This past weekend, we once again bore witness to the tragic destruction of life that hate leaves in its path. The vile and vitriolic rhetoric and actions of neo-Nazis who marched in Charlottesville, Va, serve as an ever-present reminder that we must not be silent in the face of racism, anti-Semitism, xenophobia and all forms of bigotry.
Images of torches, white hoods, and Nazi and Confederate flags waving in unison should sound a blaring alarm to every person in our nation. White supremacist movements put Jews, people of color, immigrants, LGBTQ people, and ultimately all people at risk of violence. Both Jewish and American history demand that we speak out and work for a nation that fully rejects hatred in all forms.
We mourn the loss of life and the injuries sustained in this weekend’s violence. We call on all, especially our nation’s leaders, to hold those who carried out these hate-filled acts accountable for their actions to the fullest extent of the law.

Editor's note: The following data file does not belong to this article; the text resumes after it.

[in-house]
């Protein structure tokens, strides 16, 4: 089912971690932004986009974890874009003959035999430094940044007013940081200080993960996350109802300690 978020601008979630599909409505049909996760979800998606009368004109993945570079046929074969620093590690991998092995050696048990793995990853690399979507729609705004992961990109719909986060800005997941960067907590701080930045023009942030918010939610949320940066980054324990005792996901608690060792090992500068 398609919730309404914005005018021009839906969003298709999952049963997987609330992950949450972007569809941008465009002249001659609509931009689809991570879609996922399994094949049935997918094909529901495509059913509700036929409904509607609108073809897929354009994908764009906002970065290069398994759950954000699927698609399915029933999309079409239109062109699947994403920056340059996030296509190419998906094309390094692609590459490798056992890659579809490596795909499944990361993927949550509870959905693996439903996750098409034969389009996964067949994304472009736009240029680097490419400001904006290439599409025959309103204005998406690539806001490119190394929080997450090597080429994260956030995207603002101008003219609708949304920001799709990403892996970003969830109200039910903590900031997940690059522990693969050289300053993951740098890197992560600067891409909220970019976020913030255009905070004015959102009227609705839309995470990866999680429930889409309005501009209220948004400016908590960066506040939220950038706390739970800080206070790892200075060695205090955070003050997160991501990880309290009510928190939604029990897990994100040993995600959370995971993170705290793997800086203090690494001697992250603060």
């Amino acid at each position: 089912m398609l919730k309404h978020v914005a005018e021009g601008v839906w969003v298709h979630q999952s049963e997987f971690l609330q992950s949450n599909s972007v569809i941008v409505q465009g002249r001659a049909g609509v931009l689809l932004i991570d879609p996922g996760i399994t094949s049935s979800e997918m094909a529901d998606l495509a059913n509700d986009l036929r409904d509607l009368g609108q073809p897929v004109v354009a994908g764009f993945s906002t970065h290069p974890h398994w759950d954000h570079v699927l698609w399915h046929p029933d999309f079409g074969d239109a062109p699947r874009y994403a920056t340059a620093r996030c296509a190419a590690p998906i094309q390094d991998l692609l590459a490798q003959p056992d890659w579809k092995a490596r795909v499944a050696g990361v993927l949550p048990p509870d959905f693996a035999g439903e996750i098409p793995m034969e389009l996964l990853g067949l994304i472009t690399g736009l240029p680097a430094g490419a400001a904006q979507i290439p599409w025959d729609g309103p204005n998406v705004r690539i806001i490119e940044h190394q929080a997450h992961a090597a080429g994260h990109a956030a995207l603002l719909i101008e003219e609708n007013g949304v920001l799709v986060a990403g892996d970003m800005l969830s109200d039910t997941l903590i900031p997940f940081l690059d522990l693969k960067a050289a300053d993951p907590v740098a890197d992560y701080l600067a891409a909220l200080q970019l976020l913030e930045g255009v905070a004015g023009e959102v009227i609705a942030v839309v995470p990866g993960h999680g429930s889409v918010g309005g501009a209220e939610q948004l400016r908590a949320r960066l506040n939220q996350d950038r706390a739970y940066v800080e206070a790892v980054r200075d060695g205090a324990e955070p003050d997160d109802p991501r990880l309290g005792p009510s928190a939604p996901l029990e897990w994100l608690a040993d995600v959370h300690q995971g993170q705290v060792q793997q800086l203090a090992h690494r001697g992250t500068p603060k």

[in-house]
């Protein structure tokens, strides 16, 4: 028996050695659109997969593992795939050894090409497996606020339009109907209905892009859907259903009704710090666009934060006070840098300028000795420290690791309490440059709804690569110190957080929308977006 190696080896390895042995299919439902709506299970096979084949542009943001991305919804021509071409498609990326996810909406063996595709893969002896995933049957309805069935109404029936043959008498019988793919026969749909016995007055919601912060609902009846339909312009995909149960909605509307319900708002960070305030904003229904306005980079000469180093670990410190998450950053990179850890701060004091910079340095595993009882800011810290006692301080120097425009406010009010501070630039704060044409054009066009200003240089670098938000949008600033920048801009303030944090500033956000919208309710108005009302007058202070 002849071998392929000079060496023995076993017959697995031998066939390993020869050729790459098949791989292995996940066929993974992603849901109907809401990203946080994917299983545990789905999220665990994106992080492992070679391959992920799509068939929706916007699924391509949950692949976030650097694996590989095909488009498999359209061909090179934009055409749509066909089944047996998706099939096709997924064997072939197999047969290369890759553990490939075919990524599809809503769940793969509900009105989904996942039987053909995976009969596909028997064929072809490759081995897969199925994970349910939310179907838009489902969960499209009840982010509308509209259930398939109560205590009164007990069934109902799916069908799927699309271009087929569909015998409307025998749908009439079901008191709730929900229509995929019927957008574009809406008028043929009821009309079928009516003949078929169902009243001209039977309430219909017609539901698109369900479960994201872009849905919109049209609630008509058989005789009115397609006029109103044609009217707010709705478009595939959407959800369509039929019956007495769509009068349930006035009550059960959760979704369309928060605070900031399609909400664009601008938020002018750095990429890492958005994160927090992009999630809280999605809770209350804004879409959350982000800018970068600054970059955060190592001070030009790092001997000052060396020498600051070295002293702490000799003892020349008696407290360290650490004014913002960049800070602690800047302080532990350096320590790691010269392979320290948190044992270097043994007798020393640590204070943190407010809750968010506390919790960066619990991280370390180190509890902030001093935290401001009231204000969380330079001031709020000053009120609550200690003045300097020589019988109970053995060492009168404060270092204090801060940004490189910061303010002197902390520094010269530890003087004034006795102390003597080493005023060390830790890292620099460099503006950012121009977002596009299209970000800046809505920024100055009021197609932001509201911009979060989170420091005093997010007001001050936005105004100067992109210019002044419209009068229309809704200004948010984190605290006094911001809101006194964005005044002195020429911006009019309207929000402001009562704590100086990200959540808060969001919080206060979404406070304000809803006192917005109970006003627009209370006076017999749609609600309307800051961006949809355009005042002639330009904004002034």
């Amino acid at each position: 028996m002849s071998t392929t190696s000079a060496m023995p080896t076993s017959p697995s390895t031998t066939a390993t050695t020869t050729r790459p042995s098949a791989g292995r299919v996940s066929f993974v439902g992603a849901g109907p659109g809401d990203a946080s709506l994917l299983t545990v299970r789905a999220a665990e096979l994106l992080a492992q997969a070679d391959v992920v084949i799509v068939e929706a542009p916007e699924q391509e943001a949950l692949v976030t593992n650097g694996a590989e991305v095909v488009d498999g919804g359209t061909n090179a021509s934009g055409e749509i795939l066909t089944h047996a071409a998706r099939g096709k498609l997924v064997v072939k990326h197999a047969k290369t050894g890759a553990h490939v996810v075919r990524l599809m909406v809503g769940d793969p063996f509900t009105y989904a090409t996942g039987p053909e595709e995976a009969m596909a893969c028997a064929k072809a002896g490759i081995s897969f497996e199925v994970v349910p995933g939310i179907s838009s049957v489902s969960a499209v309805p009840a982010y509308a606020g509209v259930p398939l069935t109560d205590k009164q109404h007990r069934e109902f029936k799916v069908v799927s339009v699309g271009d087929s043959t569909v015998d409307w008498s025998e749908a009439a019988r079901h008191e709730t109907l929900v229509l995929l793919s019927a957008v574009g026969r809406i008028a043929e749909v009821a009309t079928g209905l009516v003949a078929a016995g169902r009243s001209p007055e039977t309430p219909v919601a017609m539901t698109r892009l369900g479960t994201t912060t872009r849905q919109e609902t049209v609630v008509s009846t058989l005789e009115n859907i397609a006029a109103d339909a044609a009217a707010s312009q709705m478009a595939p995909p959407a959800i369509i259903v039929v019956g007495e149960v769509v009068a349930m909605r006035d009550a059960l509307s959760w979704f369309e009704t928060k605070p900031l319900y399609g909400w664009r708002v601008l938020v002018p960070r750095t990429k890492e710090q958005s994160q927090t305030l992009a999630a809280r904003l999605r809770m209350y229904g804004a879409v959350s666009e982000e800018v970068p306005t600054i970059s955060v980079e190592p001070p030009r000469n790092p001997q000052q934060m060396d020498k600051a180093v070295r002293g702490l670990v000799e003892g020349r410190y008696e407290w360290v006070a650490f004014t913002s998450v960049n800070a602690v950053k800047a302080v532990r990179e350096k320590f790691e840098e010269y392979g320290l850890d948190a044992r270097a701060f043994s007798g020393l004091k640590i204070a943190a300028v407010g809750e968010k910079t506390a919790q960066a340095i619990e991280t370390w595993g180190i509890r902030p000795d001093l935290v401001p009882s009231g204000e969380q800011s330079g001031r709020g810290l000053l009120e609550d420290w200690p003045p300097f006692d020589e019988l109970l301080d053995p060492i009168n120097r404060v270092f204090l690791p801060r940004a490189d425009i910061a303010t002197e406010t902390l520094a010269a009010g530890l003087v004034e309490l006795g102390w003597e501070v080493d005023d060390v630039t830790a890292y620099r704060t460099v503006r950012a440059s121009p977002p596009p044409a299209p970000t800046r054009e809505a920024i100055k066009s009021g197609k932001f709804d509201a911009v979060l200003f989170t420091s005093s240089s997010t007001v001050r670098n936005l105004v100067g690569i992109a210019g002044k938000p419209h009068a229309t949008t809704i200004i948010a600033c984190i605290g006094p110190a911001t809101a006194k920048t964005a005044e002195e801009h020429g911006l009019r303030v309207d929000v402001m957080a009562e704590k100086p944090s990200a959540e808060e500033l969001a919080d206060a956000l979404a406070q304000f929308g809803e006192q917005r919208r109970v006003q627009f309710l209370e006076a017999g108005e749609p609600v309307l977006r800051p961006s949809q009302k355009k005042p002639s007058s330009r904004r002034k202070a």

It was Elie Weisel who said, “We must always take sides. Neutrality helps the oppressor, never the victim. Silence encourages the tormentor, never the tormented.”
We must also have faith that most people are good, or aspire to be good. We need more than ever to come together in our country to work toward building a society that is compassionate and caring, in which we stand up for one another. Rabbi David Rosenn, Avodah’s founder, in writing about this weekend’s events, wrote: “Building a just and compassionate society is a long game. Rev Dr. Martin Luther King, Jr. played this long game. He told a group of SNCC members in 1964: ‘A big danger for us is the temptation to follow the people we are opposing. They call us names, so we call them names.'” We must not follow in their footsteps, but instead, create the vision of what our country can be – a place where we are always striving for liberty and justice for all.
May we join together to build the world we envision.